The fifth of May, or “Cinco de Mayo” as it is known in the United States, signifies the anniversary of an unlikely Mexican victory over the French in the 1862 Battle of Puebla.

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While this victory is still celebrated in the Puebla region of Mexico as “El Día de la Batalla de Puebla,” Cinco De Mayo in America is its own thing—an outgrowth of Mexican-American sentiment during the American Civil War, a marketing opportunity for Mexican beer companies—a catch-all excuse to celebrate Mexican heritage.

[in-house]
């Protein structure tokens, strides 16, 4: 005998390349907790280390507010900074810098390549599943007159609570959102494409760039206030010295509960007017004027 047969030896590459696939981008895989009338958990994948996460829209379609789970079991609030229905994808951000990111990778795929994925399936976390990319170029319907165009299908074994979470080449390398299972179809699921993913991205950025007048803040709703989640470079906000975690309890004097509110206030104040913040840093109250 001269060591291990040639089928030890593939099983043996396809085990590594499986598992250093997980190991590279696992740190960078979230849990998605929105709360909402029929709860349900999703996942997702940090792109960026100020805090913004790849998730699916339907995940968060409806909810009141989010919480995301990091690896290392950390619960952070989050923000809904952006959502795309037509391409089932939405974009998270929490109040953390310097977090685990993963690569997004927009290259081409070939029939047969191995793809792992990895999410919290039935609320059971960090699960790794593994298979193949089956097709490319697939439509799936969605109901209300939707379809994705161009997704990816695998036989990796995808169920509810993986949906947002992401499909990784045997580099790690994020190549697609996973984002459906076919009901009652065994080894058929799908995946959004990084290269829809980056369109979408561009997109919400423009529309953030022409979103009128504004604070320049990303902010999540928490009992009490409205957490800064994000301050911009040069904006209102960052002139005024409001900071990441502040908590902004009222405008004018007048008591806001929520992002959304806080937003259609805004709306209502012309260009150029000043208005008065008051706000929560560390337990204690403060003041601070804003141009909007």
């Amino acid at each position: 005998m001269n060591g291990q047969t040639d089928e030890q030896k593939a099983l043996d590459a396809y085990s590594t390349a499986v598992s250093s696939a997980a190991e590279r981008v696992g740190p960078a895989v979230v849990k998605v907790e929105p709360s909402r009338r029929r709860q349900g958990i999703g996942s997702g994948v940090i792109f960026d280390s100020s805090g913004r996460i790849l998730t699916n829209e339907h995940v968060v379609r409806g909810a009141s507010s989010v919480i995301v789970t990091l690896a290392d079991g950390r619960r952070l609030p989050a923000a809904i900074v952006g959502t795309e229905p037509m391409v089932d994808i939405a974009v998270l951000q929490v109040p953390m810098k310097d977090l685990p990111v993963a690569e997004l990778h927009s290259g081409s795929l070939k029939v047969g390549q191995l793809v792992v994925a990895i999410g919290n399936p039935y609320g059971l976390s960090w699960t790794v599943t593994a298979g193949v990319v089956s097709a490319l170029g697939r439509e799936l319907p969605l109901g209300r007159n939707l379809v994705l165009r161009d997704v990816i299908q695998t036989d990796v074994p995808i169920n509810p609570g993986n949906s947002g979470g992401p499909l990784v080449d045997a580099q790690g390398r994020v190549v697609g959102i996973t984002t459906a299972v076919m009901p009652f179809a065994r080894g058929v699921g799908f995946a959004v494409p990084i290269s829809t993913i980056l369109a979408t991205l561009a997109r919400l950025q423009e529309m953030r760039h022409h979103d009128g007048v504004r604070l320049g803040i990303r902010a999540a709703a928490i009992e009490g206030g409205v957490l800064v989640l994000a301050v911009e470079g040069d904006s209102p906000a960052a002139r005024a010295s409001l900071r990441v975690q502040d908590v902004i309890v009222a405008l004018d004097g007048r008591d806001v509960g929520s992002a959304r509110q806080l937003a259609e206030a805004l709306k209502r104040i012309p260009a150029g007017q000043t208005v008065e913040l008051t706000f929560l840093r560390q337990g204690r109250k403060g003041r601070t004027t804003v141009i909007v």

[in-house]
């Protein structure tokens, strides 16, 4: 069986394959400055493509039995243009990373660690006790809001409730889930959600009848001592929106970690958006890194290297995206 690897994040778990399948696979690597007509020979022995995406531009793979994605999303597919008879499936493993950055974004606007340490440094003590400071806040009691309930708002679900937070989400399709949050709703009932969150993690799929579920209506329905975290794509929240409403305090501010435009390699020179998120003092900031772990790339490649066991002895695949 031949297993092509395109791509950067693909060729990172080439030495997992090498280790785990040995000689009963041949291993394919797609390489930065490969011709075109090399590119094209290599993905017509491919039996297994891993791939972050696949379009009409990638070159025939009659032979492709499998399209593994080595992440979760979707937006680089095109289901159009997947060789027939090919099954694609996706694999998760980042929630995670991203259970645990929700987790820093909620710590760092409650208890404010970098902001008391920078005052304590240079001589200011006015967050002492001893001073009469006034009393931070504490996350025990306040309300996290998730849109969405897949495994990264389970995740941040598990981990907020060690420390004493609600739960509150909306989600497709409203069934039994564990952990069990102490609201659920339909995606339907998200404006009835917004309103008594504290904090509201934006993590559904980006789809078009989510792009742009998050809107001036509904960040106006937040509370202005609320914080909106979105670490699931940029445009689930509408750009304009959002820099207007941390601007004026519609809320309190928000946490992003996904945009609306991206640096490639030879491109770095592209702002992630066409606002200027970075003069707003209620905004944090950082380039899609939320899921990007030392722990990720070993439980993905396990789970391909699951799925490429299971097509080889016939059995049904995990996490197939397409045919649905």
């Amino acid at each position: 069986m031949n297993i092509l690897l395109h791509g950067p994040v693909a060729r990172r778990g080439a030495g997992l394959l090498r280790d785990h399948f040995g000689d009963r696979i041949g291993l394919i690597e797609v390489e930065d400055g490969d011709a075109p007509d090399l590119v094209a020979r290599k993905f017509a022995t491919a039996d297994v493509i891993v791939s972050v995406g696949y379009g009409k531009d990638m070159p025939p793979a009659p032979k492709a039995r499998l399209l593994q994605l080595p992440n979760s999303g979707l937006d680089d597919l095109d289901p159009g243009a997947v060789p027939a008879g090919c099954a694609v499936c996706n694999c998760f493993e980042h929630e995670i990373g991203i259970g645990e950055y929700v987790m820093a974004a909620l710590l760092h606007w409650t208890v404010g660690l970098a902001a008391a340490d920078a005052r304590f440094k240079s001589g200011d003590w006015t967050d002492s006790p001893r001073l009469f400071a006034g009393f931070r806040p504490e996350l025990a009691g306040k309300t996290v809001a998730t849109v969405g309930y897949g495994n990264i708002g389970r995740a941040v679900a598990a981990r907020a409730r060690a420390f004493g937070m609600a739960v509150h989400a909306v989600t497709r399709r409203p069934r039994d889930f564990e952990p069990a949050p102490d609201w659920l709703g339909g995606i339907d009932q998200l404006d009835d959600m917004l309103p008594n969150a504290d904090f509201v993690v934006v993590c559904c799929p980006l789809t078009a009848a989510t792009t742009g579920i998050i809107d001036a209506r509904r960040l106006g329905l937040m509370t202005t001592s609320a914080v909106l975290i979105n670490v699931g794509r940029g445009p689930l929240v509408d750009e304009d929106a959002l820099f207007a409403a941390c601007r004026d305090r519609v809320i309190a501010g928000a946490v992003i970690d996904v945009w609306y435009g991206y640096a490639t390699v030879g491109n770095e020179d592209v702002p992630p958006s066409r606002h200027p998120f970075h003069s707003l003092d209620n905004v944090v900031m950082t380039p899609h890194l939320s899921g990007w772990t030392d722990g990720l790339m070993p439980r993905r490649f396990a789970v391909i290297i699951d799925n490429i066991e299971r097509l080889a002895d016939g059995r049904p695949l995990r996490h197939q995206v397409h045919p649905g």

But it is definitely not Mexican Independence Day, which is celebrated in September.

Andy is a graphics editor and cartoonist at Fusion.